Auditor general calls for stronger federal action on cloud cybersecurity

OTTAWA — Government departments must do more to ensure secure storage of information in the digital cloud amid the rising threat of cyberattacks, the federal auditor general has warned.

In a report tabled in Parliament on Tuesday, Auditor General Karen Hogan said requirements were not always clear for placing information in the cloud — space the government acquires on computer servers in various data centres.

Hogan’s report said these shortcomings increase the risk of security breaches as cyberattacks become more common and sophisticated.

She urged the federal government to take immediate action to strengthen how it prevents, detects and responds to cyberattacks.

Hogan said the government should do this now, while departments are still in the early stages of moving personal information to the cloud.

The recommended action includes shoring up key security controls as well as clarifying shared roles and responsibilities for cybersecurity. In a response included with her report, the government agreed with her recommendations and listed steps it intended to take.

The Treasury Board Secretariat has directed departments to consider moving applications and databases to the cloud, meaning more personal information of Canadians is being stored there, the report noted.

The auditor general found that in the four years since this direction, there had been no long-term funding plan for cloud adoption.

“Departments need both a funding approach and costing tools to ensure that the people, expertise, skills, training, funding, and other resources they need to secure cloud-based information are available to prevent and address the greatest threats and risks,” the report said.

The government relies on several parties to work together to protect information in the cloud.

The auditor general said the Treasury Board Secretariat, Shared Services Canada, Public Services and Procurement Canada, the Communications Security Establishment and selected departments had controls to manage cybersecurity events in the cloud “but did not effectively implement them or establish and communicate clear roles and responsibilities for implementing them.”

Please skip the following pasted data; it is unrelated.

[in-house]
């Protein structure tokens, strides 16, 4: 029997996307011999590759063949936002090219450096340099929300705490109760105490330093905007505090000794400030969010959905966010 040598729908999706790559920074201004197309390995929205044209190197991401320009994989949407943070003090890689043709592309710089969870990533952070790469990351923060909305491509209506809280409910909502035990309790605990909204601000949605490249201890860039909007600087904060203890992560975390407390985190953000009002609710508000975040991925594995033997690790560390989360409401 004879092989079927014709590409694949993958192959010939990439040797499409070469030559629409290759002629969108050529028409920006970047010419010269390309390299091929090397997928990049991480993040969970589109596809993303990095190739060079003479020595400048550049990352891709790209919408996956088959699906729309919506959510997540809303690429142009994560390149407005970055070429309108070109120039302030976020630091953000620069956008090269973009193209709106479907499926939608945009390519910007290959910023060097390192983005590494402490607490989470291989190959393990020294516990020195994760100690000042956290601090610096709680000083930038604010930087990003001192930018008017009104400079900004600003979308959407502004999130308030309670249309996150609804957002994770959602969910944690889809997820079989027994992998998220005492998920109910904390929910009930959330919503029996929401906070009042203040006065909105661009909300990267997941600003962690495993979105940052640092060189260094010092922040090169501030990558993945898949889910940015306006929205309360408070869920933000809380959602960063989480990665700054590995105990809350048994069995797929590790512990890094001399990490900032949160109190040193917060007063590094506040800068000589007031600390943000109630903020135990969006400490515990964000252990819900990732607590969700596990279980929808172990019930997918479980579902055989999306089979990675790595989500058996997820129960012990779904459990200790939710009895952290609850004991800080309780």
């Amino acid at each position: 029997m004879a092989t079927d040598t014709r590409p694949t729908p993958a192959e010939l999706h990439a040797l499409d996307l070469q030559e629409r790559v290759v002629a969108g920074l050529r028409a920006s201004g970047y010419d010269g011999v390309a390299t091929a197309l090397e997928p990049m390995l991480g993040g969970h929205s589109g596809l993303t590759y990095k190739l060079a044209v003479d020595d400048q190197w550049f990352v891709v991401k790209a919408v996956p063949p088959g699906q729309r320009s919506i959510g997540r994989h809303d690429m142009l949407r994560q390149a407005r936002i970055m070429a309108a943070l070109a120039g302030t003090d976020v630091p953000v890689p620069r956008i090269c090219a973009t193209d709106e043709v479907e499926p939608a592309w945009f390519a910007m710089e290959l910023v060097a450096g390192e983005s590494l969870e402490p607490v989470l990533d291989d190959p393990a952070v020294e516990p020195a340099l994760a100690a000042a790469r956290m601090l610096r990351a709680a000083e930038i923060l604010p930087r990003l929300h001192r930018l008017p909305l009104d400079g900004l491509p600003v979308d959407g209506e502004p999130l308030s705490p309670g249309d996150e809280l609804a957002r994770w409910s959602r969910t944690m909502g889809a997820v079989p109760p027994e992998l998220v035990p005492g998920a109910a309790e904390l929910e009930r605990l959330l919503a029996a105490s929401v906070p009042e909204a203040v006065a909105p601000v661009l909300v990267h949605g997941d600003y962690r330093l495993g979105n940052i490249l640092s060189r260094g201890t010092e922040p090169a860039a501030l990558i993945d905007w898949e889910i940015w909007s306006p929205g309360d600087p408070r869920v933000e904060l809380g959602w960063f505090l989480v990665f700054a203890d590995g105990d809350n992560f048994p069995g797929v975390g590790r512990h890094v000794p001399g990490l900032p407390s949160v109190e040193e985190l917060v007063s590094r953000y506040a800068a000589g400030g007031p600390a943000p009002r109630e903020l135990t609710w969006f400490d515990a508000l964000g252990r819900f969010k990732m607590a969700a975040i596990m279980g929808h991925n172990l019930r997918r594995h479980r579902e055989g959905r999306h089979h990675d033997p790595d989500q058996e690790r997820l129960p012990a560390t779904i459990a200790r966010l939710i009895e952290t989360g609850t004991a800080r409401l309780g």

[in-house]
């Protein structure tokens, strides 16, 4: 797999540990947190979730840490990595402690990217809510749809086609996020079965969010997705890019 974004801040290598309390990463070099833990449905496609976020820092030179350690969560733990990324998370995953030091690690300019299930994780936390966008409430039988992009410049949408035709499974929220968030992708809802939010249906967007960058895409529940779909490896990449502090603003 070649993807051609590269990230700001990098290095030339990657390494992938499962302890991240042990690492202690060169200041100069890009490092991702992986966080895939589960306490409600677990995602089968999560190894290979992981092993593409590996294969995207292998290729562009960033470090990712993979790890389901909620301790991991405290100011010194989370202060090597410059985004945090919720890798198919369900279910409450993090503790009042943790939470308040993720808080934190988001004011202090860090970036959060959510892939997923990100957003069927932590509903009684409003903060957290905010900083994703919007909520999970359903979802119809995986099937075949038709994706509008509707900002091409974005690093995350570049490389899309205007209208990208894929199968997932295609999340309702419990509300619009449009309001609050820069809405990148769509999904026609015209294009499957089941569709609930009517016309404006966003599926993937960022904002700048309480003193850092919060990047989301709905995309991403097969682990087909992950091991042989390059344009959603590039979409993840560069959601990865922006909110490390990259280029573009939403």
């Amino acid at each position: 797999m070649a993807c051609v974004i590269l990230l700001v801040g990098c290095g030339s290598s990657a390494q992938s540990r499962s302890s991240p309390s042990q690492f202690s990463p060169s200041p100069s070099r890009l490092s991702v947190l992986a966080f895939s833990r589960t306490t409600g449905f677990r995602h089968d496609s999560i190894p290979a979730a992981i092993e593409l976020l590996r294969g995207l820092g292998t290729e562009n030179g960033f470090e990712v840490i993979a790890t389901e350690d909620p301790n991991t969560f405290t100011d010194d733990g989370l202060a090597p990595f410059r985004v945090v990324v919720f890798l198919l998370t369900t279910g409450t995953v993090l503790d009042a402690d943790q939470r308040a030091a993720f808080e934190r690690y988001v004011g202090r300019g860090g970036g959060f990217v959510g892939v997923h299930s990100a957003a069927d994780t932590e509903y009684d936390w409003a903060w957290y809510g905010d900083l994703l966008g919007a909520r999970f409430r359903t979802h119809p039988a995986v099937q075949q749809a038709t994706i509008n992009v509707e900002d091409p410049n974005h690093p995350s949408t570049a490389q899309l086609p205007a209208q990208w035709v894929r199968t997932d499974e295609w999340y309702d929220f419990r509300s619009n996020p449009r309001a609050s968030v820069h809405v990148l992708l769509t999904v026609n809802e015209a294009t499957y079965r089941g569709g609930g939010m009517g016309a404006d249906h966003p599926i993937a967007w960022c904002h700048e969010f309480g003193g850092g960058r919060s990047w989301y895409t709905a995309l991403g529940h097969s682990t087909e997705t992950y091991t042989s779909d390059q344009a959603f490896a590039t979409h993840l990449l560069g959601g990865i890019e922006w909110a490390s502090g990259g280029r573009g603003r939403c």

Hogan’s team also found gaps in the way security inspections for cloud service providers were carried out. “We cannot report our findings publicly because doing so could reveal information on vulnerabilities and pose a risk to national security. Consequently, we reported them directly to Public Services and Procurement Canada.”

The contracts for cloud services put in place by Shared Services Canada and the supply arrangements established by Public Services and Procurement Canada included only limited details about providers’ obligations during security episodes, such as who should respond and how quickly, the report added.

The roles and responsibilities for cloud security are articulated in multiple documents, the auditor discovered. “As a result, we found that departments were confused about some of their roles and responsibilities.”

For example, one directive says departments are responsible for ensuring that data stored in the cloud, including sensitive and personal information, resides on servers located in Canada. But after reviewing contracts and supply arrangements, it emerged that “not all parties involved understood this.”

“Without a clear understanding of who ensures that data stored in the cloud resides in Canada, organizations risk not knowing whether personal information ends up stored in a different country and if so, whether it is subject to different (potentially inferior) privacy protection laws and security protocols.”